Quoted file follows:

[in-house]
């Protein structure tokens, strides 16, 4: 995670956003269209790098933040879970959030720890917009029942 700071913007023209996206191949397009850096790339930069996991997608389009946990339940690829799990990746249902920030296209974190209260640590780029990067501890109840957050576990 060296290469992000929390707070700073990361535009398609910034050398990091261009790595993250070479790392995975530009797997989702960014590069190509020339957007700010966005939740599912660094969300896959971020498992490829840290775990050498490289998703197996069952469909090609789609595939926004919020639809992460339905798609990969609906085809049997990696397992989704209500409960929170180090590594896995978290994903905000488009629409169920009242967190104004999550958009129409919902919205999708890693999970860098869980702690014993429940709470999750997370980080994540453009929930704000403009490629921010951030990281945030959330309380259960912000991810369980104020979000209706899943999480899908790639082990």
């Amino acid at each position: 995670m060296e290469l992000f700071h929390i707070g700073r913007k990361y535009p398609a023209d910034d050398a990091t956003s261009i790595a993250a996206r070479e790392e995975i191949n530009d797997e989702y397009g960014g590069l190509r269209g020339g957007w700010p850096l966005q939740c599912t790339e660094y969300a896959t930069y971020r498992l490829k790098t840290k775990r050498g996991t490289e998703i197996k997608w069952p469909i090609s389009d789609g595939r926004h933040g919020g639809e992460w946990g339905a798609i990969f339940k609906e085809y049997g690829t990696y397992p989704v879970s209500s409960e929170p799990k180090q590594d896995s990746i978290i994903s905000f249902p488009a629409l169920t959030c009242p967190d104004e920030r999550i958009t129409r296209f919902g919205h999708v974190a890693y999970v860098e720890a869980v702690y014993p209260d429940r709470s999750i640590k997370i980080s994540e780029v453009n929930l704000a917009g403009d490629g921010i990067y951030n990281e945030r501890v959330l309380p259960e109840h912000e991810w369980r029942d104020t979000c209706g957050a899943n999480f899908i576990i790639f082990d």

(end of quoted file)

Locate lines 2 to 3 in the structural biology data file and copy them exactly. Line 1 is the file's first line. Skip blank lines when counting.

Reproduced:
């Protein structure tokens, strides 16, 4: 995670956003269209790098933040879970959030720890917009029942 700071913007023209996206191949397009850096790339930069996991997608389009946990339940690829799990990746249902920030296209974190209260640590780029990067501890109840957050576990 060296290469992000929390707070700073990361535009398609910034050398990091261009790595993250070479790392995975530009797997989702960014590069190509020339957007700010966005939740599912660094969300896959971020498992490829840290775990050498490289998703197996069952469909090609789609595939926004919020639809992460339905798609990969609906085809049997990696397992989704209500409960929170180090590594896995978290994903905000488009629409169920009242967190104004999550958009129409919902919205999708890693999970860098869980702690014993429940709470999750997370980080994540453009929930704000403009490629921010951030990281945030959330309380259960912000991810369980104020979000209706899943999480899908790639082990």
């Amino acid at each position: 995670m060296e290469l992000f700071h929390i707070g700073r913007k990361y535009p398609a023209d910034d050398a990091t956003s261009i790595a993250a996206r070479e790392e995975i191949n530009d797997e989702y397009g960014g590069l190509r269209g020339g957007w700010p850096l966005q939740c599912t790339e660094y969300a896959t930069y971020r498992l490829k790098t840290k775990r050498g996991t490289e998703i197996k997608w069952p469909i090609s389009d789609g595939r926004h933040g919020g639809e992460w946990g339905a798609i990969f339940k609906e085809y049997g690829t990696y397992p989704v879970s209500s409960e929170p799990k180090q590594d896995s990746i978290i994903s905000f249902p488009a629409l169920t959030c009242p967190d104004e920030r999550i958009t129409r296209f919902g919205h999708v974190a890693y999970v860098e720890a869980v702690y014993p209260d429940r709470s999750i640590k997370i980080s994540e780029v453009n929930l704000a917009g403009d490629g921010i990067y951030n990281e945030r501890v959330l309380p259960e109840h912000e991810w369980r029942d104020t979000c209706g957050a899943n999480f899908i576990i790639f082990d």